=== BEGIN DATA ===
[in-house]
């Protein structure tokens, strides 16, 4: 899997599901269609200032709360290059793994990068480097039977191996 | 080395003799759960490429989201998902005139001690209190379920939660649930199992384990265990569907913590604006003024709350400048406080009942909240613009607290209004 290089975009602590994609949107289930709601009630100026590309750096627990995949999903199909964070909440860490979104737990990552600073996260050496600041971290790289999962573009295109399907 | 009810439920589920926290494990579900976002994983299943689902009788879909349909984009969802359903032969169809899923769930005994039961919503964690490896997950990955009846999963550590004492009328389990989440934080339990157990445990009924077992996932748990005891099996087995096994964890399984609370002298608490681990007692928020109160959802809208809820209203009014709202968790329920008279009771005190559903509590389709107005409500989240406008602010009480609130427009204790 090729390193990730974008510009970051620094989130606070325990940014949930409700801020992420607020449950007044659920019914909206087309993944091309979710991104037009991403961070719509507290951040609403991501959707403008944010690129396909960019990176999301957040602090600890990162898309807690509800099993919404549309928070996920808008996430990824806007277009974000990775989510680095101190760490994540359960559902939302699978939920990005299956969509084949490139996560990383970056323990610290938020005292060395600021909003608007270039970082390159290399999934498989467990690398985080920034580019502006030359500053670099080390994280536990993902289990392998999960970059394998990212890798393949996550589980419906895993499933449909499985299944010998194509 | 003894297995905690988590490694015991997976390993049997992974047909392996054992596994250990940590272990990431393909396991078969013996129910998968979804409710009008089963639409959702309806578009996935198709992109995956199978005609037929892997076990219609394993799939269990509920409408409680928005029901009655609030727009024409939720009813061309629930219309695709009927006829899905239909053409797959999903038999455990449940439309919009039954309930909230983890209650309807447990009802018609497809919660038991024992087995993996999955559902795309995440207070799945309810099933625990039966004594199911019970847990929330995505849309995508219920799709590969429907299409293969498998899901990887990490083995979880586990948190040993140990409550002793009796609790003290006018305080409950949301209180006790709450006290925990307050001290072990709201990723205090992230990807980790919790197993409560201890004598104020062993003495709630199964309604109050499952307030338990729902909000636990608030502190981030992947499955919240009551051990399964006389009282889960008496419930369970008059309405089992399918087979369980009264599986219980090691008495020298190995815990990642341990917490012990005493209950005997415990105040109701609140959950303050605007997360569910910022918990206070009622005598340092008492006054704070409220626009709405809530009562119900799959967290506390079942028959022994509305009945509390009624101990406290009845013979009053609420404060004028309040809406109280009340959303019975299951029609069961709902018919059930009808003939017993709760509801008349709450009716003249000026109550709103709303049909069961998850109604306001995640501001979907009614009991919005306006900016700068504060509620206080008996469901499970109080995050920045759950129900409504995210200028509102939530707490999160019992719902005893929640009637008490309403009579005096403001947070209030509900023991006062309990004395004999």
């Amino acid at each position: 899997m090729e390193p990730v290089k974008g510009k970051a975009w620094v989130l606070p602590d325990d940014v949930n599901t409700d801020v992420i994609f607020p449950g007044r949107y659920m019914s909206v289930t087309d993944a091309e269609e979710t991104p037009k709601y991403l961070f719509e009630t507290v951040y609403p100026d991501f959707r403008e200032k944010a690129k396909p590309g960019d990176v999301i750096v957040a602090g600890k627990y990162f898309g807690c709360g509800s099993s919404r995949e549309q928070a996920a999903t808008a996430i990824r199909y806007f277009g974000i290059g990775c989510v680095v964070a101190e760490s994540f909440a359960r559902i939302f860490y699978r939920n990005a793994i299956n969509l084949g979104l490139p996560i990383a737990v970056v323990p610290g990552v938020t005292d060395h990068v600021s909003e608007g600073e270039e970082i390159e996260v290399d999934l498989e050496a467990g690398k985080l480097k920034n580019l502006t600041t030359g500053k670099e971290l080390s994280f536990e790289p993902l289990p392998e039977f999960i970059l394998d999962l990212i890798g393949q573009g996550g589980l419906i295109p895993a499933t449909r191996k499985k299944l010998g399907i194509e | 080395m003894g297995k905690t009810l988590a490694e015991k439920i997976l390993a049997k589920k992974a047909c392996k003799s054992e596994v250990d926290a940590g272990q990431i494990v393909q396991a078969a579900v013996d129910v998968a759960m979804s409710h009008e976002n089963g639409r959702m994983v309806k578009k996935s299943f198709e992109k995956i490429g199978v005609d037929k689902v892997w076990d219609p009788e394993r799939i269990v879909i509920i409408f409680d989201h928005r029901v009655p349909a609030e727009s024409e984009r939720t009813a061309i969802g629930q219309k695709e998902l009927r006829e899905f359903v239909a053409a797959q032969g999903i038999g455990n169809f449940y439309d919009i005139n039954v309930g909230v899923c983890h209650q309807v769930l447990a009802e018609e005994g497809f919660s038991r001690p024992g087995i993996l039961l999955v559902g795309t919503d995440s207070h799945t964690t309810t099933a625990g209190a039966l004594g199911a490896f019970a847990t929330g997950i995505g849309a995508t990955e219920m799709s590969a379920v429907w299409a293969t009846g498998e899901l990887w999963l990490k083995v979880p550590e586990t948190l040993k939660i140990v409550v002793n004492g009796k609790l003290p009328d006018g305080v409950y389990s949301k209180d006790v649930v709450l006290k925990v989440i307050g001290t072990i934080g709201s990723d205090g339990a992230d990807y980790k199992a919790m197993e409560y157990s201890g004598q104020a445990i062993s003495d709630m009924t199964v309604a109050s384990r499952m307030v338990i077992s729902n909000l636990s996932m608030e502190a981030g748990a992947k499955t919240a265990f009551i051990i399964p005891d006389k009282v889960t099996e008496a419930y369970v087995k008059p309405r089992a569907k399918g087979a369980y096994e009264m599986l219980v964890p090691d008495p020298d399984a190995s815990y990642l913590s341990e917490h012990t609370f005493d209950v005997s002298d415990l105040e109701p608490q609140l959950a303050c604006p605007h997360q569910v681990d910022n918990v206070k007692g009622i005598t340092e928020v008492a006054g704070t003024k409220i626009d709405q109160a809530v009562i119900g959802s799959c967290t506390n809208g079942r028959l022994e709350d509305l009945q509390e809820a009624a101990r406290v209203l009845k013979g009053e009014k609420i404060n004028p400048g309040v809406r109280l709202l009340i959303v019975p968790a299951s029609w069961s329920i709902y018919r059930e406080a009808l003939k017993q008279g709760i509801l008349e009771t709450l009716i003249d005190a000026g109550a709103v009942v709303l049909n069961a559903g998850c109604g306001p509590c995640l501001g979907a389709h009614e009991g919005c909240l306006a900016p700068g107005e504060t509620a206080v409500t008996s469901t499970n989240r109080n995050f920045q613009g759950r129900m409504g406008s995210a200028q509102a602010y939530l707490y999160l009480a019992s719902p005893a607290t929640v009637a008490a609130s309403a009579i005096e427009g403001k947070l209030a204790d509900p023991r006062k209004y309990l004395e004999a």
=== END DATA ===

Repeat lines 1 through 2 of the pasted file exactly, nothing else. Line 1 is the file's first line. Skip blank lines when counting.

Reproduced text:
[in-house]
């Protein structure tokens, strides 16, 4: 899997599901269609200032709360290059793994990068480097039977191996 | 080395003799759960490429989201998902005139001690209190379920939660649930199992384990265990569907913590604006003024709350400048406080009942909240613009607290209004 290089975009602590994609949107289930709601009630100026590309750096627990995949999903199909964070909440860490979104737990990552600073996260050496600041971290790289999962573009295109399907 | 009810439920589920926290494990579900976002994983299943689902009788879909349909984009969802359903032969169809899923769930005994039961919503964690490896997950990955009846999963550590004492009328389990989440934080339990157990445990009924077992996932748990005891099996087995096994964890399984609370002298608490681990007692928020109160959802809208809820209203009014709202968790329920008279009771005190559903509590389709107005409500989240406008602010009480609130427009204790 090729390193990730974008510009970051620094989130606070325990940014949930409700801020992420607020449950007044659920019914909206087309993944091309979710991104037009991403961070719509507290951040609403991501959707403008944010690129396909960019990176999301957040602090600890990162898309807690509800099993919404549309928070996920808008996430990824806007277009974000990775989510680095101190760490994540359960559902939302699978939920990005299956969509084949490139996560990383970056323990610290938020005292060395600021909003608007270039970082390159290399999934498989467990690398985080920034580019502006030359500053670099080390994280536990993902289990392998999960970059394998990212890798393949996550589980419906895993499933449909499985299944010998194509 | 003894297995905690988590490694015991997976390993049997992974047909392996054992596994250990940590272990990431393909396991078969013996129910998968979804409710009008089963639409959702309806578009996935198709992109995956199978005609037929892997076990219609394993799939269990509920409408409680928005029901009655609030727009024409939720009813061309629930219309695709009927006829899905239909053409797959999903038999455990449940439309919009039954309930909230983890209650309807447990009802018609497809919660038991024992087995993996999955559902795309995440207070799945309810099933625990039966004594199911019970847990929330995505849309995508219920799709590969429907299409293969498998899901990887990490083995979880586990948190040993140990409550002793009796609790003290006018305080409950949301209180006790709450006290925990307050001290072990709201990723205090992230990807980790919790197993409560201890004598104020062993003495709630199964309604109050499952307030338990729902909000636990608030502190981030992947499955919240009551051990399964006389009282889960008496419930369970008059309405089992399918087979369980009264599986219980090691008495020298190995815990990642341990917490012990005493209950005997415990105040109701609140959950303050605007997360569910910022918990206070009622005598340092008492006054704070409220626009709405809530009562119900799959967290506390079942028959022994509305009945509390009624101990406290009845013979009053609420404060004028309040809406109280009340959303019975299951029609069961709902018919059930009808003939017993709760509801008349709450009716003249000026109550709103709303049909069961998850109604306001995640501001979907009614009991919005306006900016700068504060509620206080008996469901499970109080995050920045759950129900409504995210200028509102939530707490999160019992719902005893929640009637008490309403009579005096403001947070209030509900023991006062309990004395004999």